The results of the case against Dr. Leso in New York clearly establish why the APA must take the lead in such cases. Unlike the NYOPD, the APA's standards for psychologists do not permit the sidestepping of ethical issues through legal gymnastics. As the APA Ethics Code states:
This Ethics Code applies only to psychologists' activities that are part of their scientific, educational, or professional roles as psychologists. Areas covered include but are not limited to the clinical, counseling, and school practice of psychology; research; teaching; supervision of trainees; public service; policy development; social intervention; development of assessment instruments; conducting assessments; educational counseling; organizational consulting; forensic activities; program design and evaluation; and administration.
Most states follow the lead of the APA Ethics Office in determining ethical standards and in adjudicating cases.
Because of the Ethics Committee's delay in adjudicating the Leso case, Dr. Steven Reisner initiated an ethics complaint against Dr. Leso with the New York Office of Professional Discipline (NYOPD), which grants his license to practice. [xiii] The NYOPD and the New York Attorney General acknowledged the fact that, "Dr. Leso, apparently, was asked to use his skills as a weapon; not to help the mental health of the detainees." But the NYOPD used these very facts to determine that -- since the aim of Dr. Leso's activity at Guanta'namo was explicitly to cause harm, and since there was no "therapist-patient relationship between Dr. Leso and any of the Guanta'namo detainees" -- Dr. Leso's professional behavior could not be considered the "practice of psychology" under the New York Education Law and therefore the ethics code did not apply. The case was dismissed without investigation.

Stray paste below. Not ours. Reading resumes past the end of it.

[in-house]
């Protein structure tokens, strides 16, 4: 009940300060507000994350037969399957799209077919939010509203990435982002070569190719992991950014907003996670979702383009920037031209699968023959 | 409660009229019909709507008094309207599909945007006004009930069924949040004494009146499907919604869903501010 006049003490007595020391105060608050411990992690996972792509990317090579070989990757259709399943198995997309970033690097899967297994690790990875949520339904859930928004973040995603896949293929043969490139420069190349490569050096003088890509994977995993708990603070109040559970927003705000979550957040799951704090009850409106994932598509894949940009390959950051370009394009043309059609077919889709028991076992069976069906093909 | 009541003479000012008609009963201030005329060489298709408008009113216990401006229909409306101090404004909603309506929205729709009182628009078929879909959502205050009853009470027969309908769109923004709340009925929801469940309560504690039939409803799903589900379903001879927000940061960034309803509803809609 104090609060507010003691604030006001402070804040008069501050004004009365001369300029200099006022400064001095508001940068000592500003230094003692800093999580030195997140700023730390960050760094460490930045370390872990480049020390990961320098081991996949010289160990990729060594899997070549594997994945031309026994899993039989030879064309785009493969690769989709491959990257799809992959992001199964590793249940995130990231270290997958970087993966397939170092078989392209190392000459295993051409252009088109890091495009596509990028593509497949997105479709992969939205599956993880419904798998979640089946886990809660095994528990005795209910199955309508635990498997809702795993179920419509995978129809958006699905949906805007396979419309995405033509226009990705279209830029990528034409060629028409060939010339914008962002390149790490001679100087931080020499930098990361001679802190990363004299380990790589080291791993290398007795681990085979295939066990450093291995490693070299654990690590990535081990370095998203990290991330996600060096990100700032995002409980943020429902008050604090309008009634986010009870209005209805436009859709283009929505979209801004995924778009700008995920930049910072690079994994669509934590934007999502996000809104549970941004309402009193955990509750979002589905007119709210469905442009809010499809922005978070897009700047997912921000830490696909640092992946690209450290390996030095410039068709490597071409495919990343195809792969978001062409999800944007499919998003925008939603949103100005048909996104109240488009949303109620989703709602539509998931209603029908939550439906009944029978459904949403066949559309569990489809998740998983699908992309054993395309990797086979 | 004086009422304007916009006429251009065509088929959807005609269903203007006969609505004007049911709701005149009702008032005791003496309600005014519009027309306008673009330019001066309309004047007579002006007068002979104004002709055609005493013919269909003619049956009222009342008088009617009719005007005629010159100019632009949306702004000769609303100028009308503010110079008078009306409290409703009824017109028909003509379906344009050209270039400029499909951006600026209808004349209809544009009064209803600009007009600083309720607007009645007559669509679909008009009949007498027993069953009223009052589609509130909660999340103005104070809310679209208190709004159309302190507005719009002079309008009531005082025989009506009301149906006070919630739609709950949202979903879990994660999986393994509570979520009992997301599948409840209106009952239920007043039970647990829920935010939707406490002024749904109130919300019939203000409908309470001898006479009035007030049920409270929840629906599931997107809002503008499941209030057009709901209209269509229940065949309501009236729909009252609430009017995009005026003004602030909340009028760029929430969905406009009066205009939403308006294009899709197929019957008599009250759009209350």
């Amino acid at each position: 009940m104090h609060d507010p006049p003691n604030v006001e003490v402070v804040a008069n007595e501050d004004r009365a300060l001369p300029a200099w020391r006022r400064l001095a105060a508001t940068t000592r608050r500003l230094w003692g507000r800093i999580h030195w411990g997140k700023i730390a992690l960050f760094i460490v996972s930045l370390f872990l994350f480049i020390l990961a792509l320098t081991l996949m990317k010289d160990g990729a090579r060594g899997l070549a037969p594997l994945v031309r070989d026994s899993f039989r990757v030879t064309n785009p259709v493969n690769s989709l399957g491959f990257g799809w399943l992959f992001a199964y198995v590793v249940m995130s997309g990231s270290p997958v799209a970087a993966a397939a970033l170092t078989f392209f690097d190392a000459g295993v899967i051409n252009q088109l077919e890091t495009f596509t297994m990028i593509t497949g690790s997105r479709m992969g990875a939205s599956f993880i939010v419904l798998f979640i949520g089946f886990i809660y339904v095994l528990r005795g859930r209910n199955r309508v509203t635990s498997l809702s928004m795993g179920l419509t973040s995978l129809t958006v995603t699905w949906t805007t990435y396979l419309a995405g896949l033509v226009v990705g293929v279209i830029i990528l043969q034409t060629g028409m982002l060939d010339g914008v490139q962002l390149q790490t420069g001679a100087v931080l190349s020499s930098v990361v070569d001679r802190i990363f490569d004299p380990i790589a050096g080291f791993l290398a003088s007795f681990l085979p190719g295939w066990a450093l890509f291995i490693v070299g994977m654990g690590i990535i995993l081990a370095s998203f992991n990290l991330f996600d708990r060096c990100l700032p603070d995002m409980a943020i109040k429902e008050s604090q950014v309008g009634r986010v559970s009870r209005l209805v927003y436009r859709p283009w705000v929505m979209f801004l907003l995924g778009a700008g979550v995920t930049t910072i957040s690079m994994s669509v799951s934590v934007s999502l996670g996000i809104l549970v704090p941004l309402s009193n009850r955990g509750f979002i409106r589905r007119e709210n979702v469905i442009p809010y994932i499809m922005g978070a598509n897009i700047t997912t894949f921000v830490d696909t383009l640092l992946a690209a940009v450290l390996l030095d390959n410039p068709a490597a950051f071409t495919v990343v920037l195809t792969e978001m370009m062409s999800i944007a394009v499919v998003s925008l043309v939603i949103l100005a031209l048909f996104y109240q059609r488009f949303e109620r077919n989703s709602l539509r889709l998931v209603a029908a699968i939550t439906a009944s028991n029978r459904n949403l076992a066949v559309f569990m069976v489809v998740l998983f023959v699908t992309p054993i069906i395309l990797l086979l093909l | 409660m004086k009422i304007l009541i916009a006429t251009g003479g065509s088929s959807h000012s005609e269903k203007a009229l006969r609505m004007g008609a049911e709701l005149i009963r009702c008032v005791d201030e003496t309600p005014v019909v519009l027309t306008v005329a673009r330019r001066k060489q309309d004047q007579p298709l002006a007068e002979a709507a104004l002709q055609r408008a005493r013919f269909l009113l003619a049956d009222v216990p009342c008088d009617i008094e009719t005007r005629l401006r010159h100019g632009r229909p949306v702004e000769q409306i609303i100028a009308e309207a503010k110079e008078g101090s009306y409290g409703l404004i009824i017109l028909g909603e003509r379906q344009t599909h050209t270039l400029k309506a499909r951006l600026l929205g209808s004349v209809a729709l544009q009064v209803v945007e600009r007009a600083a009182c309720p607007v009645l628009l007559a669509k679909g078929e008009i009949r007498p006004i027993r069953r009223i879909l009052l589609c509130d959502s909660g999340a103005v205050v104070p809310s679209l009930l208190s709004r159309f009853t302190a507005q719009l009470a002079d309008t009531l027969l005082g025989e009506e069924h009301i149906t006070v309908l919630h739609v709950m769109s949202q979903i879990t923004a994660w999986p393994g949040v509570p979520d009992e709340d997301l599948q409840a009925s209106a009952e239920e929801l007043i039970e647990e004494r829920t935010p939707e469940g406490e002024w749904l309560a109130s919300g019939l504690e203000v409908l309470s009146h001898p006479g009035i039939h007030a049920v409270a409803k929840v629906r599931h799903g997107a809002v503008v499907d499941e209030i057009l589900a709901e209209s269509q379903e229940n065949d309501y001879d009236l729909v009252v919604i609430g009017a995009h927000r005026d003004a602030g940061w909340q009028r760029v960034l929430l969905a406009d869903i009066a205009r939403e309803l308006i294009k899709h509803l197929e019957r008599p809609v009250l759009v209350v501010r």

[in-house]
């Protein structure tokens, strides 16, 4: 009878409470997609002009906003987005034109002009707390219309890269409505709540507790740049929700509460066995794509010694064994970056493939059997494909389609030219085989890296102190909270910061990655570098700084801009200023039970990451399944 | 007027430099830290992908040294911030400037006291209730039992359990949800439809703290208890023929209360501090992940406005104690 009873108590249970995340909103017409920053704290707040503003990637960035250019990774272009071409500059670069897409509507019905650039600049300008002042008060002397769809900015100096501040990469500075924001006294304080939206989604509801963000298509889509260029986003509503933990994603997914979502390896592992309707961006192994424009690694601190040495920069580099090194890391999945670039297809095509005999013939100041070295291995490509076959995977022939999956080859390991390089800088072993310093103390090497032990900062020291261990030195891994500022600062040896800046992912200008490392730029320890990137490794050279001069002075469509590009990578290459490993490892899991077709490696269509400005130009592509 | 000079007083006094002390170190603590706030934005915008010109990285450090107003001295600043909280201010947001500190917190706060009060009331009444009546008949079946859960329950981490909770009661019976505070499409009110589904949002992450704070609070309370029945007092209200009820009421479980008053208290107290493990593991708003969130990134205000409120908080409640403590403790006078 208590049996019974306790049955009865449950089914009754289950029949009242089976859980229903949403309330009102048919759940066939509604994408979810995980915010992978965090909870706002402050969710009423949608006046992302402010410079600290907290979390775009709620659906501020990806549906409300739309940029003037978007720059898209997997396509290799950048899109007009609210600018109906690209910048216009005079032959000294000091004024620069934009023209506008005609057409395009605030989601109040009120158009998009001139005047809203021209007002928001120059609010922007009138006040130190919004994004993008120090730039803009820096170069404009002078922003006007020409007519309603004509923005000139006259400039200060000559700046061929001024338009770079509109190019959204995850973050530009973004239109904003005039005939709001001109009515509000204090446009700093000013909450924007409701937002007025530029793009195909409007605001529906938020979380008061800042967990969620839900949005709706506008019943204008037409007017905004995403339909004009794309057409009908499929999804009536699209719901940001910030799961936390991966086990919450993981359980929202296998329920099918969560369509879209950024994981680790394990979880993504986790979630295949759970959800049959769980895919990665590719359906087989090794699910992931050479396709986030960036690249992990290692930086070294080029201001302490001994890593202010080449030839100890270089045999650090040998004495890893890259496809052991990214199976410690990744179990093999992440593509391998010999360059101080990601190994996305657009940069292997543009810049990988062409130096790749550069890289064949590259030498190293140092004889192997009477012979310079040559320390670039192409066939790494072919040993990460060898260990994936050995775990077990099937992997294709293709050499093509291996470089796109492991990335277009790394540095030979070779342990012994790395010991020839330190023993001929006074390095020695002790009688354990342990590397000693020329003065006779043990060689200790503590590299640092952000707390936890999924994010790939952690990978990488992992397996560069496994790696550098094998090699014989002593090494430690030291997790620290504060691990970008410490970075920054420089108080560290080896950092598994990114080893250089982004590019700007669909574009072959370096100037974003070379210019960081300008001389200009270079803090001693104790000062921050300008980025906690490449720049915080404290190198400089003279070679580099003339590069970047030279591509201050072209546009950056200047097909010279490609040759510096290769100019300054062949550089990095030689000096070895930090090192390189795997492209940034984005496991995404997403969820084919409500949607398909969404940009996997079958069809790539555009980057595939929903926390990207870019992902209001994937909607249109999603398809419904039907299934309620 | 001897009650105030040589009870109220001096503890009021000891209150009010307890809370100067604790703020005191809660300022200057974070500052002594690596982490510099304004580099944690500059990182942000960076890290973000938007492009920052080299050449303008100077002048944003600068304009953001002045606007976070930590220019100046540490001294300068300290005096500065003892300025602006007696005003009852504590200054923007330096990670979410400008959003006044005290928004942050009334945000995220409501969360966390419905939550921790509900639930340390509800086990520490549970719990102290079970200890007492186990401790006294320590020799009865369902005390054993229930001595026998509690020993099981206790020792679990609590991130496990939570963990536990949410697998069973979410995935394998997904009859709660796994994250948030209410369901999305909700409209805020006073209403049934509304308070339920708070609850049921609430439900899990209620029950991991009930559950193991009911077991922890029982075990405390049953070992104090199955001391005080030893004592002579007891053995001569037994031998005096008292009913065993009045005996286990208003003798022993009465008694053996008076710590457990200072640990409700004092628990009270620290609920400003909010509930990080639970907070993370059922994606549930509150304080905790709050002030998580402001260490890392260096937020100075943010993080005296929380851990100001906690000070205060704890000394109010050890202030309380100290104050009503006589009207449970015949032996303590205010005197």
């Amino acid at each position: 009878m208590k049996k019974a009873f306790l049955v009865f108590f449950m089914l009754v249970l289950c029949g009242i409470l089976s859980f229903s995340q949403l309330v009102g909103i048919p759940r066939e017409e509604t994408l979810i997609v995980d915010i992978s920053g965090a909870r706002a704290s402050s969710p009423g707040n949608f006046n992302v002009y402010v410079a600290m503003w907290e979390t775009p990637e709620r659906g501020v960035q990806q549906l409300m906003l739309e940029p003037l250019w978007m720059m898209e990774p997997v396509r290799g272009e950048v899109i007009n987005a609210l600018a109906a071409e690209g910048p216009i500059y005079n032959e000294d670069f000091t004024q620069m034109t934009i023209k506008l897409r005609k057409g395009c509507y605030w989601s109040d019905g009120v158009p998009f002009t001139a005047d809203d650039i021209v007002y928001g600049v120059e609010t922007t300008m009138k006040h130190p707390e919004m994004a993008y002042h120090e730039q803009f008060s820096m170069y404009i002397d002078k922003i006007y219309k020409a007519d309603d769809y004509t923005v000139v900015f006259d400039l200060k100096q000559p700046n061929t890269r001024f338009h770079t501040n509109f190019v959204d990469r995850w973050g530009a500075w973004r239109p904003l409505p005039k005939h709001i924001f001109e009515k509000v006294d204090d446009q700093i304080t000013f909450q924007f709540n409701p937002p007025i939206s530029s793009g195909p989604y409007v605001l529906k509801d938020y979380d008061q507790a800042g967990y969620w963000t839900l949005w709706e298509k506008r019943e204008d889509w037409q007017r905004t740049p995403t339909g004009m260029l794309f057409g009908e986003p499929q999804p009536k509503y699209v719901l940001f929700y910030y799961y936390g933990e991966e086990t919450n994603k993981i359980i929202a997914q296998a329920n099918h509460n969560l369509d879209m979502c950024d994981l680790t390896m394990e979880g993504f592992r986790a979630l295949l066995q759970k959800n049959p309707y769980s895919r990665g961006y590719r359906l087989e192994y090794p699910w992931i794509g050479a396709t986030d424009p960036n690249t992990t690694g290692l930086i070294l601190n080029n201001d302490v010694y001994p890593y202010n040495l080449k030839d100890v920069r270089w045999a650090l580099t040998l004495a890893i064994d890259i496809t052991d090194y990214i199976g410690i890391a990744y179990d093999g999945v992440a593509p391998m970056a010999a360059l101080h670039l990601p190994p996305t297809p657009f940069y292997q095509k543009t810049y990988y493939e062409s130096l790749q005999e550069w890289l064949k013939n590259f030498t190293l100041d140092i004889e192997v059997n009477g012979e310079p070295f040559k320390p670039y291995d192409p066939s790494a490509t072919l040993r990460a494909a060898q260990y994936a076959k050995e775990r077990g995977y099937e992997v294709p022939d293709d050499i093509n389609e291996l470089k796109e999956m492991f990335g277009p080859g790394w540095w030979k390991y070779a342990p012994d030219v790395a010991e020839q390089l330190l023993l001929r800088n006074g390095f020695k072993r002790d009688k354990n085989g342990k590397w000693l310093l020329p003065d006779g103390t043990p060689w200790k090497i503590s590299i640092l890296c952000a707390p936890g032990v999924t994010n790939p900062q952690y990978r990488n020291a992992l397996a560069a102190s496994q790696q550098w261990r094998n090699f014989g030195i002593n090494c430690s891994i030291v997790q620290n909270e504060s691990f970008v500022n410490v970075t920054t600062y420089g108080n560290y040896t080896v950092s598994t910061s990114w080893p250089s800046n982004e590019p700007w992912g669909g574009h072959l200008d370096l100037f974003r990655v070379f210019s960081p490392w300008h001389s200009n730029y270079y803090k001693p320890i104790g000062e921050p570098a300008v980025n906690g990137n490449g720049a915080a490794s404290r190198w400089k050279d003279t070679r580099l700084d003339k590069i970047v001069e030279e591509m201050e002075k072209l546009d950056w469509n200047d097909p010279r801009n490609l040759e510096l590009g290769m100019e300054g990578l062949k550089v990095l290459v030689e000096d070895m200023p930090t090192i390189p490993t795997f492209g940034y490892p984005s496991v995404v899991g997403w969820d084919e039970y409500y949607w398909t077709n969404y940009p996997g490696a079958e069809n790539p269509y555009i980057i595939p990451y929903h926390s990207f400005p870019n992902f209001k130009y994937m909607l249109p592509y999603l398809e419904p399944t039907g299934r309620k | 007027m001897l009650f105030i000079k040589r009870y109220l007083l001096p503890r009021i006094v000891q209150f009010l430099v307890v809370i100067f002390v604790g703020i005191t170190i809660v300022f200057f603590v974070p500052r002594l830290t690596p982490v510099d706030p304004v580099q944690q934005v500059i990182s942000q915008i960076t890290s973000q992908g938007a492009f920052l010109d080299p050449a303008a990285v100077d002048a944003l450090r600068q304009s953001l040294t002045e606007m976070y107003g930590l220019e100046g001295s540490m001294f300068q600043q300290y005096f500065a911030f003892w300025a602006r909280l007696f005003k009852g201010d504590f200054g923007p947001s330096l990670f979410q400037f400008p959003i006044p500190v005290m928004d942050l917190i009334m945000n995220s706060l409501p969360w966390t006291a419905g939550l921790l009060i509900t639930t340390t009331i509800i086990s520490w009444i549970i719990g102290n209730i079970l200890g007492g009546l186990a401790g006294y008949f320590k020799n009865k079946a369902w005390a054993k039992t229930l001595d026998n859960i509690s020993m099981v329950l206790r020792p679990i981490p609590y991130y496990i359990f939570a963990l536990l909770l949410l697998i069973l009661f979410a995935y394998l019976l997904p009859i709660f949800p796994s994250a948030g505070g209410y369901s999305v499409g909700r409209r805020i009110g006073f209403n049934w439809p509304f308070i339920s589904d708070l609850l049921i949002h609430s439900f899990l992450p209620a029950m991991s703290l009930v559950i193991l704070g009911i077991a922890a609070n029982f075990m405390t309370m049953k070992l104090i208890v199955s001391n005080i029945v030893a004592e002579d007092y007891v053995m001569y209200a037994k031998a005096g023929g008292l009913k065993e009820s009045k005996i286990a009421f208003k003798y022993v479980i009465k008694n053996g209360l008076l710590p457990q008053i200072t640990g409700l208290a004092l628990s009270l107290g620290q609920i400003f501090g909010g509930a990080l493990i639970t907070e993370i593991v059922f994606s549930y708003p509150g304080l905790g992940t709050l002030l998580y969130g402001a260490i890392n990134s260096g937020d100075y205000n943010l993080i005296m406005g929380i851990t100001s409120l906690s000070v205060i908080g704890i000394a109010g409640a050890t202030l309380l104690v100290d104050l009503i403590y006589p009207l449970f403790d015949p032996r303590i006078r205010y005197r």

Dr. Reisner pursued the case against Leso in New York State Supreme Court. The Court refused to overrule NYOPD, not on the merits of the case, but based on a technicality: that harm to the profession at large notwithstanding, Dr. Reisner could not show that he had been personally harmed by Dr. Leso's activities. But harm to the profession of psychology is precisely a central issue for the American Psychological Association. The ability of our association to establish and uphold ethical principles is the very basis upon which we garner and maintain public trust. And that trust has been sorely challenged by the failure of the APA Ethics Office to determine when a psychologist's behavior in national security interrogations has violated our basic, time-honored ethical principles.
In light of the circumstances we have described here, we are requesting that you, as President of the APA:
1. Open a full review of the practices of the APA Ethics Office with regard to the investigation and adjudication of cases alleging torture, cruel, inhuman or degrading treatment or punishment in general, and the cases of Drs. Leso, James, and Gelles in particular.
2. Ensure that the case against Dr. Leso now receives a prompt adjudication, five years after it was filed.
3. Move to rescind the current statute of limitations on cases of torture, cruel, inhuman or degrading treatment so that there can be accountability for psychologists who participate in classified abuses whenever the evidence of such abuses becomes available.
Trudy Bond ( Email address removed )
Reisner ( Email address removed )
[ii] Turley, J. (2007, August 20). Testimony in Senate Intelligence Committee on Abuses By Naval Intelligence and the Daniel King Case Published 1, Aug. Retrieved September 7, 2012, from http://jonathanturley.org/2007/08/20/testimony-in-senate-intelligence-committee-on-abuses-by-naval-intelligence-and-the-daniel-king-case/
[iii] (Turley, 2007)
[iv] (Kaye, 2009)